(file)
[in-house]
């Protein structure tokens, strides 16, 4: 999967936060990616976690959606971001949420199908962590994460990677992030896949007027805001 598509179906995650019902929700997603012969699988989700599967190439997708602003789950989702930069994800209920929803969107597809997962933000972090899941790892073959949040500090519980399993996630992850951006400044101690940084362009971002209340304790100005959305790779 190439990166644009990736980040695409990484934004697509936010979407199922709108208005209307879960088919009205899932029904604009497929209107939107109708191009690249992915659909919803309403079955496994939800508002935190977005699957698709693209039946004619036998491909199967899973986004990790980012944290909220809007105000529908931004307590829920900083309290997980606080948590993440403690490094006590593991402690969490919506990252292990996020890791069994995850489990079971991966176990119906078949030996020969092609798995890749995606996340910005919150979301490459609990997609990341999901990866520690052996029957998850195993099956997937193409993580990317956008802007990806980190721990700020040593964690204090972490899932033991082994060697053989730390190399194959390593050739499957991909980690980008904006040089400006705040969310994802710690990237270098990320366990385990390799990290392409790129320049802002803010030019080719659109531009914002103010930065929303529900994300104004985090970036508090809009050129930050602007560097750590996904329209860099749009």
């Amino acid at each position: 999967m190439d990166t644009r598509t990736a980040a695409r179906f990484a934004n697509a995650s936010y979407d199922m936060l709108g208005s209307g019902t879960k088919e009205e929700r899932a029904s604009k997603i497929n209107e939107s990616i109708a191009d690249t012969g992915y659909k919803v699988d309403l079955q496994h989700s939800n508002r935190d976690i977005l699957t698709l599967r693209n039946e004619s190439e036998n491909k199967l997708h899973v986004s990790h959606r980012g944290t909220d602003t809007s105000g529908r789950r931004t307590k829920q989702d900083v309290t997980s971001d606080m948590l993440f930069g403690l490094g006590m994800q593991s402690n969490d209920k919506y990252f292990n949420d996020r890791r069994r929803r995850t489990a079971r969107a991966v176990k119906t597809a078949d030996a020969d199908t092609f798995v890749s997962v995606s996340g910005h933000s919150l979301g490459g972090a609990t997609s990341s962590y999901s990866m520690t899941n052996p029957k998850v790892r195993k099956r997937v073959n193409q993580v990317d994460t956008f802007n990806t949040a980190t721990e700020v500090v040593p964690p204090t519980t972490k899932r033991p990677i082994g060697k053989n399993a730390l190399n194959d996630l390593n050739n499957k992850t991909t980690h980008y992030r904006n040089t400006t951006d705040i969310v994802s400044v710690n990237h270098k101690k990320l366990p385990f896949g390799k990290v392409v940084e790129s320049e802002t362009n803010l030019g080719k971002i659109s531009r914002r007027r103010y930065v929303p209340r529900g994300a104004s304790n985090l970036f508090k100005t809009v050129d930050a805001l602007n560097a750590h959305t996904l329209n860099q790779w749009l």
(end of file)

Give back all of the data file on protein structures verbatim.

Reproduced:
[in-house]
């Protein structure tokens, strides 16, 4: 999967936060990616976690959606971001949420199908962590994460990677992030896949007027805001 598509179906995650019902929700997603012969699988989700599967190439997708602003789950989702930069994800209920929803969107597809997962933000972090899941790892073959949040500090519980399993996630992850951006400044101690940084362009971002209340304790100005959305790779 190439990166644009990736980040695409990484934004697509936010979407199922709108208005209307879960088919009205899932029904604009497929209107939107109708191009690249992915659909919803309403079955496994939800508002935190977005699957698709693209039946004619036998491909199967899973986004990790980012944290909220809007105000529908931004307590829920900083309290997980606080948590993440403690490094006590593991402690969490919506990252292990996020890791069994995850489990079971991966176990119906078949030996020969092609798995890749995606996340910005919150979301490459609990997609990341999901990866520690052996029957998850195993099956997937193409993580990317956008802007990806980190721990700020040593964690204090972490899932033991082994060697053989730390190399194959390593050739499957991909980690980008904006040089400006705040969310994802710690990237270098990320366990385990390799990290392409790129320049802002803010030019080719659109531009914002103010930065929303529900994300104004985090970036508090809009050129930050602007560097750590996904329209860099749009």
């Amino acid at each position: 999967m190439d990166t644009r598509t990736a980040a695409r179906f990484a934004n697509a995650s936010y979407d199922m936060l709108g208005s209307g019902t879960k088919e009205e929700r899932a029904s604009k997603i497929n209107e939107s990616i109708a191009d690249t012969g992915y659909k919803v699988d309403l079955q496994h989700s939800n508002r935190d976690i977005l699957t698709l599967r693209n039946e004619s190439e036998n491909k199967l997708h899973v986004s990790h959606r980012g944290t909220d602003t809007s105000g529908r789950r931004t307590k829920q989702d900083v309290t997980s971001d606080m948590l993440f930069g403690l490094g006590m994800q593991s402690n969490d209920k919506y990252f292990n949420d996020r890791r069994r929803r995850t489990a079971r969107a991966v176990k119906t597809a078949d030996a020969d199908t092609f798995v890749s997962v995606s996340g910005h933000s919150l979301g490459g972090a609990t997609s990341s962590y999901s990866m520690t899941n052996p029957k998850v790892r195993k099956r997937v073959n193409q993580v990317d994460t956008f802007n990806t949040a980190t721990e700020v500090v040593p964690p204090t519980t972490k899932r033991p990677i082994g060697k053989n399993a730390l190399n194959d996630l390593n050739n499957k992850t991909t980690h980008y992030r904006n040089t400006t951006d705040i969310v994802s400044v710690n990237h270098k101690k990320l366990p385990f896949g390799k990290v392409v940084e790129s320049e802002t362009n803010l030019g080719k971002i659109s531009r914002r007027r103010y930065v929303p209340r529900g994300a104004s304790n985090l970036f508090k100005t809009v050129d930050a805001l602007n560097a750590h959305t996904l329209n860099q790779w749009l």